It’s relatively rare to have photographic evidence of a museum item in its original setting, especially when that item wasn’t owned or used by a high profile person.
But here’s a lovely blue-and-white striped towelling beach robe along with a black-and-white snapshot of the donor’s father, the late Charles Stanley Field of Hunmanby, wearing it on his honeymoon on the Isle of Wight in 1934.
Relaxed beachwear like this is a relatively recent innovation – the seaside holiday, in Scarborough at least, was originally the preserve of the fairly wealthy seeking the health-giving properties of the coast: in our case, the Spa waters discovered by Mrs Thomasin Farrer in the 17th century.
For the first couple of hundred years, the upper classes who flocked here to cure their dyspepsia and other ailments liked to maintain their privacy with all-enveloping bathing suits and wheeled bathing machines from which they could emerge straight into the sea.
It wasn’t until the mid-Victorian period that the coming of the railways to Scarborough opened the town up to the masses, but even then, modesty was de rigeur on the beaches.
By the early 20th century, however, things were changing – it was more acceptable to bare some flesh, and as a result, items of clothing like our beach robe, allowing for a quick cover up when demanded by changes in weather or company, became more popular.
‘Important’ objects, such as paintings, jewellery or furniture tend to be cared for and preserved carefully for future generations in a way that more disposable things aren’t. And yet it’s everyday items like our beach robe, which become part of a museum’s social history collection, which can shine a light on the day-to-day lives of our forbears in a way that grander items can’t: it’s only a very privileged few who can look at the Crown Jewels and think: “My great granddad probably had one just like that.”
Perhaps one of the most famous collections of purely social history is that of ‘consumer historian and supermarket archaeologist’ Robert Opie, who for over 50 years has been collecting and preserving product packaging, that most disposable of all disposable items.
And Scarborough Museums Trust has recently taken steps to help the preservation of items from another extremely throwaway arena – the seaside.
Spearheaded by the Trust, but open to any interested organisation or individual, the Seaside Heritage Network aims to promote the value of seaside heritage and culture, further understand and research the British seaside and seaside-related collections, locate custodians of seaside heritage, and share vital knowledge and expertise.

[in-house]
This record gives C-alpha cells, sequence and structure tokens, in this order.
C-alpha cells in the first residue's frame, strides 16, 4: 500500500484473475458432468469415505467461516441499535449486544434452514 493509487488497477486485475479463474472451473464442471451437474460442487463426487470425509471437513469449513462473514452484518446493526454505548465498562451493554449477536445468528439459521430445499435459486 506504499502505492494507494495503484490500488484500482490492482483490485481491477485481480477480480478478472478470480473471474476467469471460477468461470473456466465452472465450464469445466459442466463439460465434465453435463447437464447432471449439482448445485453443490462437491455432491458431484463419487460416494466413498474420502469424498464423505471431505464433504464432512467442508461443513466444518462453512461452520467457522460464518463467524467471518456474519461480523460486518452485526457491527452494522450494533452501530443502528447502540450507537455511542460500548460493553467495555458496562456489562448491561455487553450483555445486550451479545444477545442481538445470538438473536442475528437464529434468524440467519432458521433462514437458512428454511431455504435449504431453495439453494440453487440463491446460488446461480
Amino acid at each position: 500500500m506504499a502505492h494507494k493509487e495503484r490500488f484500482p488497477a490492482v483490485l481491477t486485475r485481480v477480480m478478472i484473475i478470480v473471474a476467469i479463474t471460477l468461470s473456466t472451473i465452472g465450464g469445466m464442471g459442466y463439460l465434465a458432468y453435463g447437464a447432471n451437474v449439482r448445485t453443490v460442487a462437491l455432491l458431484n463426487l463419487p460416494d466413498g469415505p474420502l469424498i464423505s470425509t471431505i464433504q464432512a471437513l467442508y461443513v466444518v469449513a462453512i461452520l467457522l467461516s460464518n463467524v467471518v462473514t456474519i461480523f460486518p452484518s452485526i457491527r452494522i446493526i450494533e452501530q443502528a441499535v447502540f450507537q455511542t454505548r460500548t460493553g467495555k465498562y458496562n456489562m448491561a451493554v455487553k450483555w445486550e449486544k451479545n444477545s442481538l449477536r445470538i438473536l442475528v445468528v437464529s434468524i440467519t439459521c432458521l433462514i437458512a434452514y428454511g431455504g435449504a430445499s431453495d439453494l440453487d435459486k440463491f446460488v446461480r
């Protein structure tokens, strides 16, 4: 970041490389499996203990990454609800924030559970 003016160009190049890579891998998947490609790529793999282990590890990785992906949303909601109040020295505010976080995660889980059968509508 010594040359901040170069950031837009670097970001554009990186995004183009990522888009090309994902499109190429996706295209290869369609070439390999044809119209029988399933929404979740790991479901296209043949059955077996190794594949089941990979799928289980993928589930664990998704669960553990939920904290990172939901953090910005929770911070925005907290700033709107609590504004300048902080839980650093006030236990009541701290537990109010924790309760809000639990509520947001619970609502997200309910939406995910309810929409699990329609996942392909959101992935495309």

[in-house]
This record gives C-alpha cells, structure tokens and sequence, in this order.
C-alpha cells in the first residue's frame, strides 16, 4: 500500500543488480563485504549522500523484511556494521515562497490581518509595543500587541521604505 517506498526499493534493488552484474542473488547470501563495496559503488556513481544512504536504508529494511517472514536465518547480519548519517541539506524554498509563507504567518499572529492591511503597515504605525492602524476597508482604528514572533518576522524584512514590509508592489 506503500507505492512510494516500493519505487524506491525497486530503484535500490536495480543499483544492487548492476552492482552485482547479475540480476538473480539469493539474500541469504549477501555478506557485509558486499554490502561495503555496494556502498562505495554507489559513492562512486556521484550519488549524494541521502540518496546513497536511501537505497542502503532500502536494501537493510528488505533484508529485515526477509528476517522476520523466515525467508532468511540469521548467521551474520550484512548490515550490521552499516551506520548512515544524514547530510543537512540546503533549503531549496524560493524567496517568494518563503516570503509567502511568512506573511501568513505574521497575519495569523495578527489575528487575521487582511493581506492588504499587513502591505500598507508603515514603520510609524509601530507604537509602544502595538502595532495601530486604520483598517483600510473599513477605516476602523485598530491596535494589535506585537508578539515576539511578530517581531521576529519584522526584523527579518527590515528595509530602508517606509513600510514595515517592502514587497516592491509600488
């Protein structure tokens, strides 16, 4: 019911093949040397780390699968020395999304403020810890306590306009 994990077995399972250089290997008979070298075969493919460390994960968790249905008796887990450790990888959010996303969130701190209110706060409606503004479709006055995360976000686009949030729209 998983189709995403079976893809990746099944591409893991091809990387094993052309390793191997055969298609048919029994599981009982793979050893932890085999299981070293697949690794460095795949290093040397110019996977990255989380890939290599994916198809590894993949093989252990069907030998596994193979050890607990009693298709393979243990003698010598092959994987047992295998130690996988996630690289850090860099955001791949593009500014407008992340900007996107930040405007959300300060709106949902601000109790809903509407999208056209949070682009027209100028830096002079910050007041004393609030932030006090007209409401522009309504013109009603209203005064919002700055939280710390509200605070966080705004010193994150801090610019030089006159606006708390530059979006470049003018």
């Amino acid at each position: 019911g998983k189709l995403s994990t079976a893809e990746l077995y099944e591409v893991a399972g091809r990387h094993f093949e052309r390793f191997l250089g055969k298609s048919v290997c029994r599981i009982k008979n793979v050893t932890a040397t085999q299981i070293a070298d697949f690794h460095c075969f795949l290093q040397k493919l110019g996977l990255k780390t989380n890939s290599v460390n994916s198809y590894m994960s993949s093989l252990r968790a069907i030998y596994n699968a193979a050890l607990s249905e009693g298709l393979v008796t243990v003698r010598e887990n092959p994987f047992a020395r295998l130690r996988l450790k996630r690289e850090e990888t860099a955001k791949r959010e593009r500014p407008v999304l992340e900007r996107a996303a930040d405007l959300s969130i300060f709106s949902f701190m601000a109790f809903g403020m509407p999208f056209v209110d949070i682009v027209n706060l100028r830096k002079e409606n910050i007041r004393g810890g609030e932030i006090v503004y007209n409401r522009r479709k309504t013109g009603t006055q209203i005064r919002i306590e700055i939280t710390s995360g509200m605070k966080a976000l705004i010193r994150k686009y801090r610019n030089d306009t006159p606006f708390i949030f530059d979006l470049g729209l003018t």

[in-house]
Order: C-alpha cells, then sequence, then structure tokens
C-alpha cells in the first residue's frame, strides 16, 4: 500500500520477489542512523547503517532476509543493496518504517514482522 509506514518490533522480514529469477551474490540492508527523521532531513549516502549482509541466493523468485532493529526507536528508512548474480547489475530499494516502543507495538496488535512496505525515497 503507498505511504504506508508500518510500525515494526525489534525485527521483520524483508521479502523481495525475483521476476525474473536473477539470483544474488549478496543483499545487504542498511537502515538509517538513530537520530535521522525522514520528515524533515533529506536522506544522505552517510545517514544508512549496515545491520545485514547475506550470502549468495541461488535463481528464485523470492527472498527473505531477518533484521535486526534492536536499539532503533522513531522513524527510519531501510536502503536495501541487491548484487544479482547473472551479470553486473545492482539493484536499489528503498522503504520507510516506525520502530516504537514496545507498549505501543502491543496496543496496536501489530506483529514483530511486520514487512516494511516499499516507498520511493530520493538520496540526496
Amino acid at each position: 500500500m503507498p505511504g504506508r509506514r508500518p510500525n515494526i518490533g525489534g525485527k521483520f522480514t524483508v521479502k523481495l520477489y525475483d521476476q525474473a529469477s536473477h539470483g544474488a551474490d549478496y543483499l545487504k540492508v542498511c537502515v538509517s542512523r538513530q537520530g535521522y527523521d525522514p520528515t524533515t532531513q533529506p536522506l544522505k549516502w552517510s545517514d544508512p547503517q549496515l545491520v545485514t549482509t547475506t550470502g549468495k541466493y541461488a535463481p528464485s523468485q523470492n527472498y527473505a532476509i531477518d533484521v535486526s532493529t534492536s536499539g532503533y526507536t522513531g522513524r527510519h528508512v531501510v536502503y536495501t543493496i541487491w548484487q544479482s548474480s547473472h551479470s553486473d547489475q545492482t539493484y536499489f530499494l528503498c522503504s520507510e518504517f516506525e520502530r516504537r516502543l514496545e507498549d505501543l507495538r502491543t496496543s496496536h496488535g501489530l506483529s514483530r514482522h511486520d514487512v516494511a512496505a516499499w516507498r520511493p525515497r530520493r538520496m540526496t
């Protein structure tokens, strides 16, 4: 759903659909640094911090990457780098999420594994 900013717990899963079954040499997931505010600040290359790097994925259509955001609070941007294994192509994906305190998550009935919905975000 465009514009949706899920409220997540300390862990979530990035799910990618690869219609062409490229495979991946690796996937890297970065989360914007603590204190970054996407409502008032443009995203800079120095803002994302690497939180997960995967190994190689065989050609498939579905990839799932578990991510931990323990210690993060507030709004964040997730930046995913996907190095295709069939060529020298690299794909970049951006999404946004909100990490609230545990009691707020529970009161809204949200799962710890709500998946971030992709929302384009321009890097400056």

The Network is part of a wider Seaside Heritage project being run by Scarborough Museums Trust, which has a small collection of seaside ephemera which it’s hoping to expand.
At the Network’s launch, Project manager Esther Graham said: “From the introduction of bathing machines to ‘Kiss Me Quick’ hats, the seaside resort culture of the UK is absolutely unique.
“But because a lot of the items relating to the days out at the seaside that we all remember are seen as throwaway, more often than not they’re not preserved: we’re in danger of losing a remarkable part of our collective culture.
“Our new Network is open to everyone interested in preserving our seaside heritage, whether they’re members of the public, museums, or heritage organisations. And, of course, we’re always interested in receiving donations of objects which will boost the seaside element of our collections.”
As well as Scarborough Museums Trust, the Seaside Heritage Network already includes Filey Museum, Southend Museums Service, Hastings Museum and Art Gallery, Manx National Heritage, Blackpool Museum project and the National Piers Society, as well as independent, individual members.
For further information on the Network, please visit: www.seasideheritage.org
The beach robe is part of the Scarborough Collections, the name given to all the museum objects and artwork acquired by the borough over the years, and now in the care of Scarborough Museums Trust. For further information, please contact Collections Manager Jennifer Dunne on Jennifer.firstname.lastname@example.org or 01723 384510.